Say goodbye to the graffiti-riddled abandoned M&M truck stop south of Cortez, and say hello to Love’s Travel Stop and Country Store.
After more than a decade as an eyesore on the south porch of Cortez, the disintegrated truck stop at the corner of County Road G and U.S. Highway 160-491 is proposed for demolition.
Love’s Travel Stop has been working with the Montezuma County planning department to redevelop the property, said planning director Don Haley.
The company has a purchase agreement with property owner Jovian Petroleum, and the sale is pending. The project proposal is in the preliminary stages.
This month, the Colorado Division of Oil and Public Safety completed an environmental cleanup of fuel-contaminated soils at the site, which was needed for redevelopment to take place.
At its Thursday meeting, the planning commission recommended that zoning at the site be changed to industrial use and that a high-impact permit be issued for the new truck stop.
Dave Teyber, an engineer for Love’s, described the travel center. First the old truck stop building and canopies will be demolished and hauled away.
Love’s development plan includes a convenience store and at least one restaurant. There are five passenger fuel islands and four diesel fueling bays, a truck scale, dog park, RV dump and water, and a small propane tank filling station. Parking is planned for 55 to 60 passenger vehicles and 25 to 30 trucks.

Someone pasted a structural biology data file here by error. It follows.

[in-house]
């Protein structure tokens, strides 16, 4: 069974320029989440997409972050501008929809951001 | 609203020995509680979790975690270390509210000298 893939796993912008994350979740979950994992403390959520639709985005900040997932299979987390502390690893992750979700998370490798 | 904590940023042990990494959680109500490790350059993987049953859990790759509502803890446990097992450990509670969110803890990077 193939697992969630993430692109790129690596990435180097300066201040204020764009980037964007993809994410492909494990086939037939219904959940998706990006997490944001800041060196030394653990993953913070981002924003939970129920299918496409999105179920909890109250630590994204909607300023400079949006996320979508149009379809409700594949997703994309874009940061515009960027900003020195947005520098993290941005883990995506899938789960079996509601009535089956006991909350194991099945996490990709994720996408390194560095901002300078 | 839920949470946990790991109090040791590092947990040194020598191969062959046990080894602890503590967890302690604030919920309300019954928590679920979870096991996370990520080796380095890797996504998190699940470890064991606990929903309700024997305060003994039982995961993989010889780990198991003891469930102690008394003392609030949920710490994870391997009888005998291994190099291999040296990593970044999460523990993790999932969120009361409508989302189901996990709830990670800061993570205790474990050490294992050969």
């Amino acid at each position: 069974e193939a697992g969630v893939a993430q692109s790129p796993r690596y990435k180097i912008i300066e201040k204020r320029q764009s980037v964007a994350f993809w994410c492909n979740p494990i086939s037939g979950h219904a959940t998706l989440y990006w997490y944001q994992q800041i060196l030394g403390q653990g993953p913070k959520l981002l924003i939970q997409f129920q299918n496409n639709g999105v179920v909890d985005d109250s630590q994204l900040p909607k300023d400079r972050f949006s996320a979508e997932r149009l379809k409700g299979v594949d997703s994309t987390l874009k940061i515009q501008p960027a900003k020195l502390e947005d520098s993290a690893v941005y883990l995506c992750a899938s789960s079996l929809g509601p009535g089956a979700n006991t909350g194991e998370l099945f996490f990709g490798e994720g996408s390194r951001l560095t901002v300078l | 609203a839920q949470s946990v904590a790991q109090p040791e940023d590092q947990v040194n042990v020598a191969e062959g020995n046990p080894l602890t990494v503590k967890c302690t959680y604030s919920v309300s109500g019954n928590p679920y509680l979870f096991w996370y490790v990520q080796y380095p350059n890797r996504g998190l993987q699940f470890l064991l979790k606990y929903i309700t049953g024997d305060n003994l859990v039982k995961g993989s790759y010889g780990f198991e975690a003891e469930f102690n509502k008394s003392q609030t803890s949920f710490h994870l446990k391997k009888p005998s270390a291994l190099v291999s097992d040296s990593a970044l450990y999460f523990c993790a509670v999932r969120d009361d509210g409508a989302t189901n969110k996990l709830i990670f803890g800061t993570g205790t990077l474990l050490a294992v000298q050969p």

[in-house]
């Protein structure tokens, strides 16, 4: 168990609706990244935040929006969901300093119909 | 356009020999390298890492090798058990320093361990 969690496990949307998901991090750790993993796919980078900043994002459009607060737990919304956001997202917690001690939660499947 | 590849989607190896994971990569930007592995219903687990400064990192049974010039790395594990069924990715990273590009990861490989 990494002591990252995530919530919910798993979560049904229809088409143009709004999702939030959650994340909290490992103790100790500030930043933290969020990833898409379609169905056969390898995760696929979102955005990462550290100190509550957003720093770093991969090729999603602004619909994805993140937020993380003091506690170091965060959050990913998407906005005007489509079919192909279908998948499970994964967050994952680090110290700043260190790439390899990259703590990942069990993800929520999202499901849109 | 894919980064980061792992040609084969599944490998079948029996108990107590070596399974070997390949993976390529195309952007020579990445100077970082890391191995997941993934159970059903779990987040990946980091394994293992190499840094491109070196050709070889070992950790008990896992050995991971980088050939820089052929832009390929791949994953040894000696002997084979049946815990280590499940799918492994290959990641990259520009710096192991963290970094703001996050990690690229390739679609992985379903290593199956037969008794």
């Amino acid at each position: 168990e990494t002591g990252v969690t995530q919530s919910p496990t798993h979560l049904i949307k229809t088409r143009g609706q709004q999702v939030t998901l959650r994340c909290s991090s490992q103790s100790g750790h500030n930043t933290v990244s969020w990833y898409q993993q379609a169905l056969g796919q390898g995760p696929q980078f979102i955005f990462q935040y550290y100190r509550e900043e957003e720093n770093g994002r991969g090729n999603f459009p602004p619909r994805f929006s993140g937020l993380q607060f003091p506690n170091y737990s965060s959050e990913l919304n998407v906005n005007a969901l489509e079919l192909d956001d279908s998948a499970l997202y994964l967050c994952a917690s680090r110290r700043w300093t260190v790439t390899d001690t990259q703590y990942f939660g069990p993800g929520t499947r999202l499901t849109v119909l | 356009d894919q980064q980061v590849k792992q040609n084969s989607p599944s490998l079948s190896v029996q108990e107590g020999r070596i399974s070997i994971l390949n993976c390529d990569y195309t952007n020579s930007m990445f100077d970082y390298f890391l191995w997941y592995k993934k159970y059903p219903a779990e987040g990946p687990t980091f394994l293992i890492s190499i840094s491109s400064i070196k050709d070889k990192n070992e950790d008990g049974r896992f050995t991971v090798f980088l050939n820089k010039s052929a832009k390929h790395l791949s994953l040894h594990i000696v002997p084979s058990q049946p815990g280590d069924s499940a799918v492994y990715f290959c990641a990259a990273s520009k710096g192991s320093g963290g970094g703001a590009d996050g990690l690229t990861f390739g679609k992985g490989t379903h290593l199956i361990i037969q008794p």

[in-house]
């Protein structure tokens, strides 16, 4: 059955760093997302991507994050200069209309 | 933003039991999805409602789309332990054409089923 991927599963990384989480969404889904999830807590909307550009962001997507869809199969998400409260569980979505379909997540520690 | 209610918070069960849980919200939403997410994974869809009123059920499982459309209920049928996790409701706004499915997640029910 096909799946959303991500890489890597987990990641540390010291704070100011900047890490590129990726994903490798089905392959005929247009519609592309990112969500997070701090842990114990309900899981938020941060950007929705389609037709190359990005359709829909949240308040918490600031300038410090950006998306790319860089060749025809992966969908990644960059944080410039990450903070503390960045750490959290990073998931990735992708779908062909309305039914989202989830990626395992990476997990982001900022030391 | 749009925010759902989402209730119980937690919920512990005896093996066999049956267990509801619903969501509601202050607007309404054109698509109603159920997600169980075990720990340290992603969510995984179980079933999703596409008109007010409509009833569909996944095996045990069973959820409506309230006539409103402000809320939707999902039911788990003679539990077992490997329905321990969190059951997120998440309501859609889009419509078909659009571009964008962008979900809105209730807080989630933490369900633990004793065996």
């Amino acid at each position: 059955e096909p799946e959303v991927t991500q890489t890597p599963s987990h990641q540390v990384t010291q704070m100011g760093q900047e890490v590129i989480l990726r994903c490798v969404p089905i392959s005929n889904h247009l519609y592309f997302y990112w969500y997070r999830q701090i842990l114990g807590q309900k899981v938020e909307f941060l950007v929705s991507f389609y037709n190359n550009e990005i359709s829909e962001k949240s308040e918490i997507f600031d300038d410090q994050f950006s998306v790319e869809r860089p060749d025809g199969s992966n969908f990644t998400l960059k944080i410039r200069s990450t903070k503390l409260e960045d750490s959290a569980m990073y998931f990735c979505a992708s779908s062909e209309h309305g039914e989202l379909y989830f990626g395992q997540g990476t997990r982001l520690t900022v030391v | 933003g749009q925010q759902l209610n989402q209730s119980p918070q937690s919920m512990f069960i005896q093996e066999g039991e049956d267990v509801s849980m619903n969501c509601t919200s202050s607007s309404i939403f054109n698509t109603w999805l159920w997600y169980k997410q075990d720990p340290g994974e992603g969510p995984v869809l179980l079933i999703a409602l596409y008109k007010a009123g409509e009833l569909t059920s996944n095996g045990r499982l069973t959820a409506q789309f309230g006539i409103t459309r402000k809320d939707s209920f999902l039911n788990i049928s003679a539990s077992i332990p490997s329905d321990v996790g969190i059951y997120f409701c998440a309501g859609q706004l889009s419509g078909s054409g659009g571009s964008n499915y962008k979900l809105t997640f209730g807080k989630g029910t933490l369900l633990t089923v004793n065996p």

“Love’s uses a national contractor, and they hire subcontractors from the local community,” Teyber said.
He said details about the restaurant have not been finalized. It might be a food court, a combination of food-service vendors or fast food tenant. A timeline for construction was not revealed.
A water consultant is studying adequate water service and pressure for the new business.
The site has access to sewer and power. Part of the planning process for the new business is determining required adequate infrastructure, and whether upgrades are needed, planning officials said.
Cortez Fire Protection District will provide guidance for a fire hydrant location, and pipes servicing the hydrant will be upgraded from a 2-inch line to a 3-inch line, officials said.
The existing entrances off County Road G will be used for the new truck stop.
A traffic study to Colorado Department of Transportation standards will be conducted at the intersection of Road G and the highway to determine whether additional traffic safety features are needed, Teyber said.
Love’s, based in Oklahoma City, has more than 530 stores in 41 states, according to its website. The 24-hour fuel station targets high travel areas and truck routes, and caters to professional drivers.
Teyber expressed confidence in the project, noting that it is contingent on a successful land and infrastructure planning process.
“It’s been an eyesore for years, a truck stop is a nice marriage for the port of entry weigh station that is next door,” said planning commissioner Rob Pope. “Trucks are already using that access.”
“It’s great to see that site cleaned up,” said planning commissioner Joel Stevenson. “(The truck stop) will provide more employment for the county.”